Nvidia to license graphics tech to smartphone makers
Nvidia will start licensing its graphics technology to smartphone and tablet makers, extending its business away from the struggling PC market.
The first technology to be licensed will be Kelper, Nvidia’s latest GPU architecture.
At the moment, Nvidia makes its own Tegra chips, which are used in tablets such as the Google Nexus 7 and Asus Transformer Pad Infinity, and smartphones such as the HTC One X. The next generation of Tegra will use Kelper.
Nvidia will license its designs to other manufacturers, following ARM’s successful business model. It’s not the first designs Nvidia has licensed – it’s worked with Sony on the Playstation 3 and Intel uses pieces of its visual computing innovations.
“Now, the explosion of Android devices presents an unprecedented opportunity to accelerate this effort,” the company said.
The bottom line is the world has changed and we’re expanding our business model to serve markets that we historically could not serve by selling chips alone
“Through our efforts designing Tegra into mobile devices, we’ve gained valuable experience designing for the smallest power envelopes,” Nvidia added. “As a result, Kepler can operate in a half-watt power envelope, making it scalable from smartphones to supercomputers.”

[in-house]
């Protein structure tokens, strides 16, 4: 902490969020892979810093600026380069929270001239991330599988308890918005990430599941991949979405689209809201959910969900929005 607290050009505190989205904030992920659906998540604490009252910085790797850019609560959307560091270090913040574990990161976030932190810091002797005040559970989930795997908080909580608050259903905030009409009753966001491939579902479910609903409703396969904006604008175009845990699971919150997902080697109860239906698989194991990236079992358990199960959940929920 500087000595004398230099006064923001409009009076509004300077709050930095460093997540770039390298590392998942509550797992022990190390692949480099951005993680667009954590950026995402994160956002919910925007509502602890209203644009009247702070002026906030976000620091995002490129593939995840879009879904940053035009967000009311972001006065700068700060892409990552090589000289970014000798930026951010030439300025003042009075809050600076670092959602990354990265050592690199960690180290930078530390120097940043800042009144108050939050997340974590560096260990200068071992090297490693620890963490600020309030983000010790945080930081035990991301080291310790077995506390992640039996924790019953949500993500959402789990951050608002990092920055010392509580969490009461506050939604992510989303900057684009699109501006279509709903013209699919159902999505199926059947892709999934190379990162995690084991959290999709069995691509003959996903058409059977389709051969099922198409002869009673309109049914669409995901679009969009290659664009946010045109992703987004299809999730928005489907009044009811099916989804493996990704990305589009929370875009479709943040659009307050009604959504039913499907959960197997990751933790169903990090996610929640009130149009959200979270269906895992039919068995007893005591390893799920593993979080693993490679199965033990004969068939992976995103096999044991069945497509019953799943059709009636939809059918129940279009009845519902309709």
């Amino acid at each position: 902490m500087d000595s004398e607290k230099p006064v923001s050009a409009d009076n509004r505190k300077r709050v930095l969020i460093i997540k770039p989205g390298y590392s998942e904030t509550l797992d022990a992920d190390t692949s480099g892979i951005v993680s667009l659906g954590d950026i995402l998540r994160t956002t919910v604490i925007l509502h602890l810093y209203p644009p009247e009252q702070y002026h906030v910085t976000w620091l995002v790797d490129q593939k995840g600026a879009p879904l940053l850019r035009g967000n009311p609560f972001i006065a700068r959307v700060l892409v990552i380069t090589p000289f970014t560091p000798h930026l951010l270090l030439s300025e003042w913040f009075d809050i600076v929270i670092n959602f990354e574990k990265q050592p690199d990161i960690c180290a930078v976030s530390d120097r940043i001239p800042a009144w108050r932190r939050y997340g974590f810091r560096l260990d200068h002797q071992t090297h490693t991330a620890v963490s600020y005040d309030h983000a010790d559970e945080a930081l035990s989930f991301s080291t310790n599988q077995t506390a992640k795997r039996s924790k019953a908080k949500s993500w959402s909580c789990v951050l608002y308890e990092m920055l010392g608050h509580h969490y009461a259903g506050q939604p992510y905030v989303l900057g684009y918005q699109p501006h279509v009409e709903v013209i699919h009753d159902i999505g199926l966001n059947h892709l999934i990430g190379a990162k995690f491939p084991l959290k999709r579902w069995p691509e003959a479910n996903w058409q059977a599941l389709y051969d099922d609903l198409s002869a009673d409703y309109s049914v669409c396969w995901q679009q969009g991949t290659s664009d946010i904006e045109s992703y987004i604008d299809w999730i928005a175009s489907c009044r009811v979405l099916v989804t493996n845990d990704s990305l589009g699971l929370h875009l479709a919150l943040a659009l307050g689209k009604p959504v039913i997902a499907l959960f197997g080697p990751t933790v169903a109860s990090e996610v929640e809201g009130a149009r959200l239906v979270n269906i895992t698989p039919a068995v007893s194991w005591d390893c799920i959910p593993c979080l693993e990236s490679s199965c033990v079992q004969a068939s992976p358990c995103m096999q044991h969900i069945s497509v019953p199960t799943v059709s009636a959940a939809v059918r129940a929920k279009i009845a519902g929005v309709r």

Nvidia said it was making the move to take advantage of mobile device growth. “The bottom line is the world has changed and we’re expanding our business model to serve markets that we historically could not serve by selling chips alone,” CEO Jen-Hsun Huang told Reuters.
Huang wouldn’t say which manufacturers Nvidia was specifically targeting, but his comments suggested companies such as Apple and Samsung, which make their own chips using licensed designs.
“We will target customers where their capacity and desire to build their own application processors is great,” said Huang. “This is a way for us to engage customers who don’t like to buy chips because they like to create their own, because they have the capacity, creativity and now the scale to build their own.”